By Karen Kogler
My position on our church staff is not a traditional one and frequently requires explanation. I’m the volunteerism person, but I don’t lead or recruit all our volunteers. My title, Director of Equipping, lines up with our core value of “Equipping Each to Serve,” but no one is quite sure what that entails. I’ve explained my job in various ways, depending on the audience. But recently, I decided to create one clear and simple way to explain to people what my team and I do.
I soon realized that clear and simple is not quick and easy. But the results, and the struggle itself, convinced me of the value of an in-a-nutshell explanation of a ministry. A mission statement and vision can serve that purpose for a church’s overall ministry. But every ministry of a church, whether nontraditional like mine, or traditional ones like Sunday school, ushers, or the annual rummage sale, can use a simple summary. Whether it’s a one-minute elevator speech or an image, a clear and compelling ministry snapshot has many benefits.
The creation process forces you to both think and learn. First, zero in on what’s really important. What is unique to this ministry? What is central and essential and what are extras? And why do we do what we do? Second, simplify and clarify. Pare it down; ruthlessly remove “insider” language. Third, share it with others who can give honest and helpful feedback. I’d pared mine down as much as possible before sharing it with trusted colleagues, who then told me it was too long. I surprised myself, and had a much better tool, when I cut it down another 50%!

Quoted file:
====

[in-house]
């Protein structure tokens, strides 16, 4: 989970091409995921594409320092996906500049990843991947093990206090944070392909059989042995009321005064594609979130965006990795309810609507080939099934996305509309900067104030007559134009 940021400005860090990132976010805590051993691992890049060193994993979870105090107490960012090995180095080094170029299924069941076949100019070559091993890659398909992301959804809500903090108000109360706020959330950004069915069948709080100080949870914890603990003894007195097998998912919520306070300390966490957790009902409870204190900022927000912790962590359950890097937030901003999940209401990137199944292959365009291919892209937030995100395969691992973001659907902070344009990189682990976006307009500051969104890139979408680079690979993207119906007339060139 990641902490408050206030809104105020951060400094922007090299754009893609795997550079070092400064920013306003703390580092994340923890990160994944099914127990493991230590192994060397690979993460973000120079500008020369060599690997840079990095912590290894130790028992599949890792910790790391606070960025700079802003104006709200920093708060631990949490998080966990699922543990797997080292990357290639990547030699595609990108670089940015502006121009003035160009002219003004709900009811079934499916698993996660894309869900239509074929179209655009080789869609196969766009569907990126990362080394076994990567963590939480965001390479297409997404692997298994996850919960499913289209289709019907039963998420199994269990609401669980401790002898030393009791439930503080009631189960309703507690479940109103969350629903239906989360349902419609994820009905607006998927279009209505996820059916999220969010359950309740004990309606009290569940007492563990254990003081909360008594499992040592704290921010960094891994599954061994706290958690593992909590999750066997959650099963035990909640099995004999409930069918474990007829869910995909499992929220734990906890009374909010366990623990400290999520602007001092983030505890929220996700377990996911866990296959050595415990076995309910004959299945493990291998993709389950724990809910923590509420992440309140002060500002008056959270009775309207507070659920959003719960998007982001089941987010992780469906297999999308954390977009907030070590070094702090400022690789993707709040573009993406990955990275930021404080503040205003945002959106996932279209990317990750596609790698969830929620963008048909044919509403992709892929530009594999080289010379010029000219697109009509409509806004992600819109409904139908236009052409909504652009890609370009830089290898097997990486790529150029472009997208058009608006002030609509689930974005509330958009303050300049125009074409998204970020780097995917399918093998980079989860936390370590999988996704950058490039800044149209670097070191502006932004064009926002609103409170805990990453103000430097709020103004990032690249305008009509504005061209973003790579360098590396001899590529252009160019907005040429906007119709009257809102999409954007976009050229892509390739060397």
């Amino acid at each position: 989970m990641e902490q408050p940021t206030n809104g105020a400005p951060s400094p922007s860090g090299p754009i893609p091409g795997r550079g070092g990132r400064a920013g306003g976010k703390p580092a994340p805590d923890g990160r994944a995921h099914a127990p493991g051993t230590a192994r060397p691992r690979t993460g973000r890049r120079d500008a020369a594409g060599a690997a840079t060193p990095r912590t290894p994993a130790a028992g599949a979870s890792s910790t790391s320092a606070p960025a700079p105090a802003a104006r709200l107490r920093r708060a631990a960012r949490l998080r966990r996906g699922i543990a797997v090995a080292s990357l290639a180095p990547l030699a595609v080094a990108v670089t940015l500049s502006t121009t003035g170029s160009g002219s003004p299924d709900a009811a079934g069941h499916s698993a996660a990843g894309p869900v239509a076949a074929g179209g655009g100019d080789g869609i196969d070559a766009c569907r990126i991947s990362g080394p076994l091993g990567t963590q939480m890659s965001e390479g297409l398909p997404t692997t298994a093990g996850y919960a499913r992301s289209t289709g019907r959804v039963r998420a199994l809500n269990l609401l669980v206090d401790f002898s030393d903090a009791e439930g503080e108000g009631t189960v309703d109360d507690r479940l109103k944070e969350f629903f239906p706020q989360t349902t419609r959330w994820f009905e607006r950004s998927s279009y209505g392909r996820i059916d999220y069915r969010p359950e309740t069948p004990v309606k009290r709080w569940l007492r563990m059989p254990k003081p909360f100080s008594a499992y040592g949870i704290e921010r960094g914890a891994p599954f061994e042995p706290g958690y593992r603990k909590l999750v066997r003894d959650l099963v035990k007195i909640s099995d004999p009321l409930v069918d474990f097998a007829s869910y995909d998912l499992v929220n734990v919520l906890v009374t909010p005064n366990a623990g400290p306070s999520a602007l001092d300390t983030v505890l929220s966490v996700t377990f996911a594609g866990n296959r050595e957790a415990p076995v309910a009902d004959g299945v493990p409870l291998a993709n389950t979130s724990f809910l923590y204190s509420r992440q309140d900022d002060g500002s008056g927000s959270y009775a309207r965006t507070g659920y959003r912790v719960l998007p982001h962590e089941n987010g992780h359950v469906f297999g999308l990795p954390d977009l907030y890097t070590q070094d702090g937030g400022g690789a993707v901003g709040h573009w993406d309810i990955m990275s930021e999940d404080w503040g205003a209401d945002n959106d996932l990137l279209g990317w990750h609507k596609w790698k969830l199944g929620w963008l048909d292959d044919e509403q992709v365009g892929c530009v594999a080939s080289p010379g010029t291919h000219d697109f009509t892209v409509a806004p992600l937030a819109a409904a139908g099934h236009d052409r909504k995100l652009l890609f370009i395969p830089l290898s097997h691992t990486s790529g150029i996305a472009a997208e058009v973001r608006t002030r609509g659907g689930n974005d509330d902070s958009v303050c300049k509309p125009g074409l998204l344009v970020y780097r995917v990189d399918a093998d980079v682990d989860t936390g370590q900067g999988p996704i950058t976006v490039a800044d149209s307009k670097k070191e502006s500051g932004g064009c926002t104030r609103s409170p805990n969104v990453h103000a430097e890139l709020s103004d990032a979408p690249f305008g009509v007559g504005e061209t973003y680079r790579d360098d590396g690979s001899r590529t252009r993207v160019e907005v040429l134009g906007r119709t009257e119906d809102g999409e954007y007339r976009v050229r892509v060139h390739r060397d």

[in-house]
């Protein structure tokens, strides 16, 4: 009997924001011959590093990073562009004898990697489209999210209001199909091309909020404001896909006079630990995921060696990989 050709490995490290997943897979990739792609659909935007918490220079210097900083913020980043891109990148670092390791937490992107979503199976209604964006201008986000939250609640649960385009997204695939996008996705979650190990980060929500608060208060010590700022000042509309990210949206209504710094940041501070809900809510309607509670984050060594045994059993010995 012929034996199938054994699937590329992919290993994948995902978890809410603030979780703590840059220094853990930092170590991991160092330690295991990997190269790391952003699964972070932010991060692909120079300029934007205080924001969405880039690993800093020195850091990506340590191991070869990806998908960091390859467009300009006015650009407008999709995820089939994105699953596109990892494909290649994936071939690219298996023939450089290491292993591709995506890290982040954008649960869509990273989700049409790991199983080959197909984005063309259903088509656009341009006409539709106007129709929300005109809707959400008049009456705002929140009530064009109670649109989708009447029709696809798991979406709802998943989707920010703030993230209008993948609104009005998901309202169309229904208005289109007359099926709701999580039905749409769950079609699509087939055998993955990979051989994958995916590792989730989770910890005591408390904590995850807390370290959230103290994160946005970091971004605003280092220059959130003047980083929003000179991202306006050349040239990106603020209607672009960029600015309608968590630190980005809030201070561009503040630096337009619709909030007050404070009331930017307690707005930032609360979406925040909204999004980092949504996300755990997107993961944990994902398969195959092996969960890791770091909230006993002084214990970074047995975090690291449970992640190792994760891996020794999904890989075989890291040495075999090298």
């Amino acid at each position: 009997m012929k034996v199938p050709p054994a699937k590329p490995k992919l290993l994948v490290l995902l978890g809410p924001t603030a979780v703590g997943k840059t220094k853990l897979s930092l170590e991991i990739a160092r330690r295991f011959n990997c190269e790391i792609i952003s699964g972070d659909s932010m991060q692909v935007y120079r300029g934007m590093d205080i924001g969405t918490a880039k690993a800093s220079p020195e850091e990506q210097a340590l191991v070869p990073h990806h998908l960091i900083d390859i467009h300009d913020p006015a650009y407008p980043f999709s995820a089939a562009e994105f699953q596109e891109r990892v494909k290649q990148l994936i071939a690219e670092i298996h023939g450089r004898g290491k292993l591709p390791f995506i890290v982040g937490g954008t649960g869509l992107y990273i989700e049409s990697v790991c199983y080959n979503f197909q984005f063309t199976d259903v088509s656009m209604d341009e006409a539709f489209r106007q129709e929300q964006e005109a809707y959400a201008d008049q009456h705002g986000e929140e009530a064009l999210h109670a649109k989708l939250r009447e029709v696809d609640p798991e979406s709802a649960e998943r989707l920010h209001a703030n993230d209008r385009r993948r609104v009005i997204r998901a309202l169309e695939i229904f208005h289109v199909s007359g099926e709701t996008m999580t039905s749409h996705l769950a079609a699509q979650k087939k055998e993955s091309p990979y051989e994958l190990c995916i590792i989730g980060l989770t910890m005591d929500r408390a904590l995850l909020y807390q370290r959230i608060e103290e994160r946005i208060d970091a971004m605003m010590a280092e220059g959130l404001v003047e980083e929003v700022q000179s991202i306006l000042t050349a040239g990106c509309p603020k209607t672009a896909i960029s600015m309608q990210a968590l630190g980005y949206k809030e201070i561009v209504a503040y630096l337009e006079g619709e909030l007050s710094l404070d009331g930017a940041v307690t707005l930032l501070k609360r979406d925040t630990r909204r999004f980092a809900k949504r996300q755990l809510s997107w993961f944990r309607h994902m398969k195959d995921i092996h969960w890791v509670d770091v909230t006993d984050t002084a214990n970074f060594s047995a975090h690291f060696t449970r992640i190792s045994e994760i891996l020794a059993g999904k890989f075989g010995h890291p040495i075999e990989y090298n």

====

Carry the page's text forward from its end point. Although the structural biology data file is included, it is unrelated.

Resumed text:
More benefits come as you use this tool.
- Clear and simple motivates. Give your “nutshell” to people when you’re recruiting volunteers.
- Clear and simple unites. Share it with your current volunteers. It helps everyone see how all the pieces fit into one whole.
- Use your “nutshell” when you’re working with other ministry leaders. It explains your goals and needs.
- Use it as a guide when decisions need to be made - whether to start a new task or end a current one, and when conflicts arise within the ministry. What course of action best fits this picture of our ministry?
Regular and frequent use of your “nutshell” - in communications; at trainings, celebrations, and meetings - keeps you and your ministry volunteers united, motivated, and on track.
Editor’s note: If you’d like to see the “nutshell” Karen created for her ministry, jump over to her website here.
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